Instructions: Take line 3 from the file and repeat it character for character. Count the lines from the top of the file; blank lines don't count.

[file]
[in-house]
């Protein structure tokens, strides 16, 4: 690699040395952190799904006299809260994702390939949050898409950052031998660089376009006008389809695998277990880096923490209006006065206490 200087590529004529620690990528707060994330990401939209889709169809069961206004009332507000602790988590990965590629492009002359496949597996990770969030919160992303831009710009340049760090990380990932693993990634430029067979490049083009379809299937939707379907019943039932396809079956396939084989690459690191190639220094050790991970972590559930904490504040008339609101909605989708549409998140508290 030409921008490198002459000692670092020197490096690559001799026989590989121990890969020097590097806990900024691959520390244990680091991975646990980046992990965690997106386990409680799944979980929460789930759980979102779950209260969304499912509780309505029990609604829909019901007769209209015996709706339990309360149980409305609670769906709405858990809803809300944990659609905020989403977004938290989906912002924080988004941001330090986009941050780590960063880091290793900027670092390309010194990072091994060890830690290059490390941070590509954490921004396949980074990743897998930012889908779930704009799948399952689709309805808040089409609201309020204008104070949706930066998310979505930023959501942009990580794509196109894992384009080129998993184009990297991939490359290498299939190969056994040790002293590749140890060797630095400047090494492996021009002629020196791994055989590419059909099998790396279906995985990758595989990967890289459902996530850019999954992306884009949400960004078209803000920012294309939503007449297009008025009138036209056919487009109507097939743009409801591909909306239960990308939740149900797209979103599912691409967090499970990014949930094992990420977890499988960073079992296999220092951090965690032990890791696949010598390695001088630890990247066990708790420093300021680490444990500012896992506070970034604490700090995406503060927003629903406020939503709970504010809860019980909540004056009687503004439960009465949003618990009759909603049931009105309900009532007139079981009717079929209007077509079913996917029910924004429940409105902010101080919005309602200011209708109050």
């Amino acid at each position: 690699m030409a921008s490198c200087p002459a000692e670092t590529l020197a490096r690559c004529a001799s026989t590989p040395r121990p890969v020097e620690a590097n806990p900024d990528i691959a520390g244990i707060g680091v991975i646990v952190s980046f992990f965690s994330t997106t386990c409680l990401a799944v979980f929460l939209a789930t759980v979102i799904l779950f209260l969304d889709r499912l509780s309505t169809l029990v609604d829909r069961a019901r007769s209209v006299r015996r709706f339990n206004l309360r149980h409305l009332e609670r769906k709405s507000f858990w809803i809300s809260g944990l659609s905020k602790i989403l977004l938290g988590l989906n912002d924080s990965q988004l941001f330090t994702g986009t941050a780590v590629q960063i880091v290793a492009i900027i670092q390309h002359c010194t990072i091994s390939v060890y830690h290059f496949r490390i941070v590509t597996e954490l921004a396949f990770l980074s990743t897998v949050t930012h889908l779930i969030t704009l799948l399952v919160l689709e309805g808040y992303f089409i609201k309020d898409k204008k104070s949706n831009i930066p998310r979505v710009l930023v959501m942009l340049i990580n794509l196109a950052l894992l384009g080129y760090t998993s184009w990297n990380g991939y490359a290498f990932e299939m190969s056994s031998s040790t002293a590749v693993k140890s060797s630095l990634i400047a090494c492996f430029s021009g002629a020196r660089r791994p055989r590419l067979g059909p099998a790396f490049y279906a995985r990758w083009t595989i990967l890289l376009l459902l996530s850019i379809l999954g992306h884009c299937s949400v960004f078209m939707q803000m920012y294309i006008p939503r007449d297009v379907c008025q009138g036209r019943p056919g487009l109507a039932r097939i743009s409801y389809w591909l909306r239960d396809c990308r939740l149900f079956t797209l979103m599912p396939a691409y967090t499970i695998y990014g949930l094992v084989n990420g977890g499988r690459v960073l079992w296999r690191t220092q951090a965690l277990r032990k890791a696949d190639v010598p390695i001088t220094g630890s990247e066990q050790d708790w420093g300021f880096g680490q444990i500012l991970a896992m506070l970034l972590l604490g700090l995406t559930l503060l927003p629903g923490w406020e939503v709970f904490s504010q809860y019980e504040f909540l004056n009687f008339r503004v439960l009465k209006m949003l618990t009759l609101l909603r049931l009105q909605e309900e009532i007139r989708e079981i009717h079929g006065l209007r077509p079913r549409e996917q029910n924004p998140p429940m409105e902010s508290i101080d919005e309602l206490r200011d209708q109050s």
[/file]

């Amino acid at each position: 690699m030409a921008s490198c200087p002459a000692e670092t590529l020197a490096r690559c004529a001799s026989t590989p040395r121990p890969v020097e620690a590097n806990p900024d990528i691959a520390g244990i707060g680091v991975i646990v952190s980046f992990f965690s994330t997106t386990c409680l990401a799944v979980f929460l939209a789930t759980v979102i799904l779950f209260l969304d889709r499912l509780s309505t169809l029990v609604d829909r069961a019901r007769s209209v006299r015996r709706f339990n206004l309360r149980h409305l009332e609670r769906k709405s507000f858990w809803i809300s809260g944990l659609s905020k602790i989403l977004l938290g988590l989906n912002d924080s990965q988004l941001f330090t994702g986009t941050a780590v590629q960063i880091v290793a492009i900027i670092q390309h002359c010194t990072i091994s390939v060890y830690h290059f496949r490390i941070v590509t597996e954490l921004a396949f990770l980074s990743t897998v949050t930012h889908l779930i969030t704009l799948l399952v919160l689709e309805g808040y992303f089409i609201k309020d898409k204008k104070s949706n831009i930066p998310r979505v710009l930023v959501m942009l340049i990580n794509l196109a950052l894992l384009g080129y760090t998993s184009w990297n990380g991939y490359a290498f990932e299939m190969s056994s031998s040790t002293a590749v693993k140890s060797s630095l990634i400047a090494c492996f430029s021009g002629a020196r660089r791994p055989r590419l067979g059909p099998a790396f490049y279906a995985r990758w083009t595989i990967l890289l376009l459902l996530s850019i379809l999954g992306h884009c299937s949400v960004f078209m939707q803000m920012y294309i006008p939503r007449d297009v379907c008025q009138g036209r019943p056919g487009l109507a039932r097939i743009s409801y389809w591909l909306r239960d396809c990308r939740l149900f079956t797209l979103m599912p396939a691409y967090t499970i695998y990014g949930l094992v084989n990420g977890g499988r690459v960073l079992w296999r690191t220092q951090a965690l277990r032990k890791a696949d190639v010598p390695i001088t220094g630890s990247e066990q050790d708790w420093g300021f880096g680490q444990i500012l991970a896992m506070l970034l972590l604490g700090l995406t559930l503060l927003p629903g923490w406020e939503v709970f904490s504010q809860y019980e504040f909540l004056n009687f008339r503004v439960l009465k209006m949003l618990t009759l609101l909603r049931l009105q909605e309900e009532i007139r989708e079981i009717h079929g006065l209007r077509p079913r549409e996917q029910n924004p998140p429940m409105e902010s508290i101080d919005e309602l206490r200011d209708q109050s």